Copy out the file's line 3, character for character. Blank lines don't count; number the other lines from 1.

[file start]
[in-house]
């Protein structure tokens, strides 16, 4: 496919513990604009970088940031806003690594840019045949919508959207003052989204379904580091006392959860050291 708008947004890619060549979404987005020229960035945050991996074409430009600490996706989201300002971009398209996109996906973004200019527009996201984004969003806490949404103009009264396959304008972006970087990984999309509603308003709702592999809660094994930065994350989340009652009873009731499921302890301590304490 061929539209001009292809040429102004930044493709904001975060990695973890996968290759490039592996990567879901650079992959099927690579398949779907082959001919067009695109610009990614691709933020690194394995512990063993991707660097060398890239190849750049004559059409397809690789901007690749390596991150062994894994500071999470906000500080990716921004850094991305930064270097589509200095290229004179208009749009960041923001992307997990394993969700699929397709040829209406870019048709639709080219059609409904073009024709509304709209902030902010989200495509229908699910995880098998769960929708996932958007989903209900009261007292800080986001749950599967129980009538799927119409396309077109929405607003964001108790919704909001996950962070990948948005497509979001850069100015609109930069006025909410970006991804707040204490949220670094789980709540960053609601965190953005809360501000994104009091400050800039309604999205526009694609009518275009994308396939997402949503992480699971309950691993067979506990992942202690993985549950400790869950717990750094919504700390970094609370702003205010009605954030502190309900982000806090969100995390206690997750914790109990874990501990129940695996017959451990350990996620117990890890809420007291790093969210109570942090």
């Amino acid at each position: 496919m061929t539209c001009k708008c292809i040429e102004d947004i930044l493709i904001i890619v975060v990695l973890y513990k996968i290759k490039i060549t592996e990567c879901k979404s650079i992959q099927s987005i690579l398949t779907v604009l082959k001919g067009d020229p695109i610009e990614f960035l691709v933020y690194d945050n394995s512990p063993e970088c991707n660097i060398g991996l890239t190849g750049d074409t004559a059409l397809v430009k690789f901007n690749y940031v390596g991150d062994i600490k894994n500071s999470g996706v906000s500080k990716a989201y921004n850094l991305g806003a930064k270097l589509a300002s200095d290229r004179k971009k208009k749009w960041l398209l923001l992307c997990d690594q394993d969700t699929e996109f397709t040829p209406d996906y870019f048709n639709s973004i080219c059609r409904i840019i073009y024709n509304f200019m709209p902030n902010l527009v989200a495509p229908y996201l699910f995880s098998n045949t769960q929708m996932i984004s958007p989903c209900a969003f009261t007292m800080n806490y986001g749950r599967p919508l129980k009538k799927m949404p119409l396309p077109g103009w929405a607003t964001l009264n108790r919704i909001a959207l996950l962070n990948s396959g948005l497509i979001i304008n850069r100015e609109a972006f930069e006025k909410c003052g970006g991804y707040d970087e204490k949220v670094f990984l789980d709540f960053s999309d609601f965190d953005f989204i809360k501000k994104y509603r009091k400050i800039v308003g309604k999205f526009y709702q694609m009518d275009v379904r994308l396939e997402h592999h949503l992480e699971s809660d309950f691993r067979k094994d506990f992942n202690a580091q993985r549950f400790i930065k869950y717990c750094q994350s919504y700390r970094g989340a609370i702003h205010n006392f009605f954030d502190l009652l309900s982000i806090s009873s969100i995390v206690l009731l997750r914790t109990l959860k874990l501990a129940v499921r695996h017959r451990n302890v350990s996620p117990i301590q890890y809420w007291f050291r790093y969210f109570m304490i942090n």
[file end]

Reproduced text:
């Amino acid at each position: 496919m061929t539209c001009k708008c292809i040429e102004d947004i930044l493709i904001i890619v975060v990695l973890y513990k996968i290759k490039i060549t592996e990567c879901k979404s650079i992959q099927s987005i690579l398949t779907v604009l082959k001919g067009d020229p695109i610009e990614f960035l691709v933020y690194d945050n394995s512990p063993e970088c991707n660097i060398g991996l890239t190849g750049d074409t004559a059409l397809v430009k690789f901007n690749y940031v390596g991150d062994i600490k894994n500071s999470g996706v906000s500080k990716a989201y921004n850094l991305g806003a930064k270097l589509a300002s200095d290229r004179k971009k208009k749009w960041l398209l923001l992307c997990d690594q394993d969700t699929e996109f397709t040829p209406d996906y870019f048709n639709s973004i080219c059609r409904i840019i073009y024709n509304f200019m709209p902030n902010l527009v989200a495509p229908y996201l699910f995880s098998n045949t769960q929708m996932i984004s958007p989903c209900a969003f009261t007292m800080n806490y986001g749950r599967p919508l129980k009538k799927m949404p119409l396309p077109g103009w929405a607003t964001l009264n108790r919704i909001a959207l996950l962070n990948s396959g948005l497509i979001i304008n850069r100015e609109a972006f930069e006025k909410c003052g970006g991804y707040d970087e204490k949220v670094f990984l789980d709540f960053s999309d609601f965190d953005f989204i809360k501000k994104y509603r009091k400050i800039v308003g309604k999205f526009y709702q694609m009518d275009v379904r994308l396939e997402h592999h949503l992480e699971s809660d309950f691993r067979k094994d506990f992942n202690a580091q993985r549950f400790i930065k869950y717990c750094q994350s919504y700390r970094g989340a609370i702003h205010n006392f009605f954030d502190l009652l309900s982000i806090s009873s969100i995390v206690l009731l997750r914790t109990l959860k874990l501990a129940v499921r695996h017959r451990n302890v350990s996620p117990i301590q890890y809420w007291f050291r790093y969210f109570m304490i942090n």